Just because a business does not make any money, does not mean that the stock will go down. For example, although software-as-a-service business Salesforce.com lost money for years while it grew recurring revenue, if you held shares since 2005, you'd have done very well indeed. But while history lauds those rare successes, those that fail are often forgotten; who remembers Pets.com?
Given this risk, we thought we'd take a look at whether Oramed Pharmaceuticals (NASDAQ:ORMP) shareholders should be worried about its cash burn. In this article, we define cash burn as its annual (negative) free cash flow, which is the amount of money a company spends each year to fund its growth. Let's start with an examination of the business's cash, relative to its cash burn.
When Might Oramed Pharmaceuticals Run Out Of Money?
A cash runway is defined as the length of time it would take a company to run out of money if it kept spending at its current rate of cash burn. In May 2019, Oramed Pharmaceuticals had US$26m in cash, and was debt-free. In the last year, its cash burn was US$14m. Therefore, from May 2019 it had roughly 22 months of cash runway. That's not too bad, but it's fair to say the end of the cash runway is in sight, unless cash burn reduces drastically. The image below shows how its cash balance has been changing over the last few years.
How Well Is Oramed Pharmaceuticals Growing?
At first glance it's a bit worrying to see that Oramed Pharmaceuticals actually boosted its cash burn by 19%, year on year. At least the revenue was up 7.7% during the period, even if it wasn't up by much. In light of the data above, we're fairly sanguine about the business growth trajectory. While the past is always worth studying, it is the future that matters most of all. For that reason, it makes a lot of sense to take a look at our analyst forecasts for the company.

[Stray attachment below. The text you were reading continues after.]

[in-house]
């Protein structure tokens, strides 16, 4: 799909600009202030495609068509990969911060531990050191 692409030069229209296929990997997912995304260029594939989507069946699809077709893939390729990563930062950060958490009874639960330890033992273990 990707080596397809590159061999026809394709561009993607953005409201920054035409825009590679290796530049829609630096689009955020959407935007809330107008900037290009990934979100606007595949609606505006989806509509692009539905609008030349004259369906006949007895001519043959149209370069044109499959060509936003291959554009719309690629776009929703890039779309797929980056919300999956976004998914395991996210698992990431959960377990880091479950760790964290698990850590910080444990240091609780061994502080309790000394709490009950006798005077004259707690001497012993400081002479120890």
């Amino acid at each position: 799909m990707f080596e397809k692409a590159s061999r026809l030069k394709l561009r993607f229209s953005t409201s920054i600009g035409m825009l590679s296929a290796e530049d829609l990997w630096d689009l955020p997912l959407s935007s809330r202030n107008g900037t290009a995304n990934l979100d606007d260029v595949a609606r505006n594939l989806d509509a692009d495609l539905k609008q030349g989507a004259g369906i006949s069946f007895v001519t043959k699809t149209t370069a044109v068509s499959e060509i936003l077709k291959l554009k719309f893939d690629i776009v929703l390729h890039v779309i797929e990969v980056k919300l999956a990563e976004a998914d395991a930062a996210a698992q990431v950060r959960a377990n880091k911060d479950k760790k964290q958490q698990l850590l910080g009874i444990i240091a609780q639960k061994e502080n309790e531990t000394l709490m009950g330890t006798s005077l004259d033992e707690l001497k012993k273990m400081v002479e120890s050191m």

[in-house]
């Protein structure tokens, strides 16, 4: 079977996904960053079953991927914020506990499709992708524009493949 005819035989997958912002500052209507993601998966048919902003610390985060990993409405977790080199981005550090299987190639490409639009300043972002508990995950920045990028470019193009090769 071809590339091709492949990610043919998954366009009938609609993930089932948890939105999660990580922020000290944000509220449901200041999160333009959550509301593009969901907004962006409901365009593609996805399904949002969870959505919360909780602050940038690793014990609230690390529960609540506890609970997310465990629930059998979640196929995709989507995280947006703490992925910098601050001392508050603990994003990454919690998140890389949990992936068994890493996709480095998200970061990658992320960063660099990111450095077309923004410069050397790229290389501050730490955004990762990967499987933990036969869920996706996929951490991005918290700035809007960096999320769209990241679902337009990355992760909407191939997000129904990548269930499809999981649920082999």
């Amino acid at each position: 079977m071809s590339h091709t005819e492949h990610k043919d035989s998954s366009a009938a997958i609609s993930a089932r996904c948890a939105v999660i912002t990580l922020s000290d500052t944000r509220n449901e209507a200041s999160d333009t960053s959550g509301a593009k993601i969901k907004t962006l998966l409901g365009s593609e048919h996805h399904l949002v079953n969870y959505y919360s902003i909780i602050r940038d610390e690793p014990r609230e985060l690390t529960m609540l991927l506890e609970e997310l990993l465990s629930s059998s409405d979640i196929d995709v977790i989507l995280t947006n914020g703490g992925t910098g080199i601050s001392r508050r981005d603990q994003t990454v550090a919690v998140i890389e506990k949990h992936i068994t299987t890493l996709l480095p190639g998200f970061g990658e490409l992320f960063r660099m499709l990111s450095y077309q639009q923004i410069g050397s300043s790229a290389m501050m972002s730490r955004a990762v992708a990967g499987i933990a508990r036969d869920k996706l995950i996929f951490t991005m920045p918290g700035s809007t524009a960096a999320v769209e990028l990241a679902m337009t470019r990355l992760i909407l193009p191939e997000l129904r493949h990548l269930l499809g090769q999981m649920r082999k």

How Easily Can Oramed Pharmaceuticals Raise Cash?
Oramed Pharmaceuticals seems to be in a fairly good position, in terms of cash burn, but we still think it's worthwhile considering how easily it could raise more money if it wanted to. Issuing new shares, or taking on debt, are the most common ways for a listed company to raise more money for its business. One of the main advantages held by publicly listed companies is that they can sell shares to investors to raise cash to fund growth. By comparing a company's annual cash burn to its total market capitalisation, we can estimate roughly how many shares it would have to issue in order to run the company for another year (at the same burn rate).
Oramed Pharmaceuticals has a market capitalisation of US$55m and burnt through US$14m last year, which is 26% of the company's market value. That's fairly notable cash burn, so if the company had to sell shares to cover the cost of another year's operations, shareholders would suffer some costly dilution.
How Risky Is Oramed Pharmaceuticals's Cash Burn Situation?
Even though its cash burn relative to its market cap makes us a little nervous, we are compelled to mention that we thought Oramed Pharmaceuticals's cash runway was relatively promising. Even though we don't think it has a problem with its cash burn, the analysis we've done in this article does suggest that shareholders should give some careful thought to the potential cost of raising more money in the future. Notably, our data indicates that Oramed Pharmaceuticals insiders have been trading the shares. You can discover if they are buyers or sellers by clicking on this link.
If you would prefer to check out another company with better fundamentals, then do not miss this freelist of interesting companies, that have HIGH return on equity and low debt or this list of stocks which are all forecast to grow.
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If you spot an error that warrants correction, please contact the editor at firstname.lastname@example.org. This article by Simply Wall St is general in nature. It does not constitute a recommendation to buy or sell any stock, and does not take account of your objectives, or your financial situation. Simply Wall St has no position in the stocks mentioned. Thank you for reading.